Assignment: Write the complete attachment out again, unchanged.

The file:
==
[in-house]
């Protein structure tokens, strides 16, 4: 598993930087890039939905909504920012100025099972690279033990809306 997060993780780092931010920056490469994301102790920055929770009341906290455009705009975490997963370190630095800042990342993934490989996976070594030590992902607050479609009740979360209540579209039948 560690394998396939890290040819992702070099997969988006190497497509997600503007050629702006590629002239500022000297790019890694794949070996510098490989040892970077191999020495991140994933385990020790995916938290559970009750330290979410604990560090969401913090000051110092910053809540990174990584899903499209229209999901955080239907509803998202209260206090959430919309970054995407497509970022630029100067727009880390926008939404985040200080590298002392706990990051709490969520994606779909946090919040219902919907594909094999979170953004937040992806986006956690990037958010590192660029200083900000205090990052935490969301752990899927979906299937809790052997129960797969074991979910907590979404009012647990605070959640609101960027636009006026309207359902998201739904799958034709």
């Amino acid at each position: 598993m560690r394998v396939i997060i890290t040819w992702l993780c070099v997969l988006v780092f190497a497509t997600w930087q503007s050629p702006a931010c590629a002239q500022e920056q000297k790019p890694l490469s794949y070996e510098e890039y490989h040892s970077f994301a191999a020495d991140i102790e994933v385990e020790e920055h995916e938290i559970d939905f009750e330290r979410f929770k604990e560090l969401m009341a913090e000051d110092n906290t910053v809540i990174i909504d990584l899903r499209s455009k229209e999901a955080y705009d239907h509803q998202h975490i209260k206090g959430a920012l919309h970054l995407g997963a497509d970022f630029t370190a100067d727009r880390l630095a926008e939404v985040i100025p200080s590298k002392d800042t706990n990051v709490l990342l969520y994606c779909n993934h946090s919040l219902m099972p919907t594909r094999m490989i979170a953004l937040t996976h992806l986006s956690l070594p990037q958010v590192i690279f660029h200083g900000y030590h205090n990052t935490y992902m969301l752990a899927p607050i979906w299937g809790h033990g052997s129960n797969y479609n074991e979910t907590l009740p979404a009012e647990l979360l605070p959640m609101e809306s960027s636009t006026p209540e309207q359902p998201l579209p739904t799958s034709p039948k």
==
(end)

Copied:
[in-house]
């Protein structure tokens, strides 16, 4: 598993930087890039939905909504920012100025099972690279033990809306 997060993780780092931010920056490469994301102790920055929770009341906290455009705009975490997963370190630095800042990342993934490989996976070594030590992902607050479609009740979360209540579209039948 560690394998396939890290040819992702070099997969988006190497497509997600503007050629702006590629002239500022000297790019890694794949070996510098490989040892970077191999020495991140994933385990020790995916938290559970009750330290979410604990560090969401913090000051110092910053809540990174990584899903499209229209999901955080239907509803998202209260206090959430919309970054995407497509970022630029100067727009880390926008939404985040200080590298002392706990990051709490969520994606779909946090919040219902919907594909094999979170953004937040992806986006956690990037958010590192660029200083900000205090990052935490969301752990899927979906299937809790052997129960797969074991979910907590979404009012647990605070959640609101960027636009006026309207359902998201739904799958034709």
């Amino acid at each position: 598993m560690r394998v396939i997060i890290t040819w992702l993780c070099v997969l988006v780092f190497a497509t997600w930087q503007s050629p702006a931010c590629a002239q500022e920056q000297k790019p890694l490469s794949y070996e510098e890039y490989h040892s970077f994301a191999a020495d991140i102790e994933v385990e020790e920055h995916e938290i559970d939905f009750e330290r979410f929770k604990e560090l969401m009341a913090e000051d110092n906290t910053v809540i990174i909504d990584l899903r499209s455009k229209e999901a955080y705009d239907h509803q998202h975490i209260k206090g959430a920012l919309h970054l995407g997963a497509d970022f630029t370190a100067d727009r880390l630095a926008e939404v985040i100025p200080s590298k002392d800042t706990n990051v709490l990342l969520y994606c779909n993934h946090s919040l219902m099972p919907t594909r094999m490989i979170a953004l937040t996976h992806l986006s956690l070594p990037q958010v590192i690279f660029h200083g900000y030590h205090n990052t935490y992902m969301l752990a899927p607050i979906w299937g809790h033990g052997s129960n797969y479609n074991e979910t907590l009740p979404a009012e647990l979360l605070p959640m609101e809306s960027s636009t006026p209540e309207q359902p998201l579209p739904t799958s034709p039948k």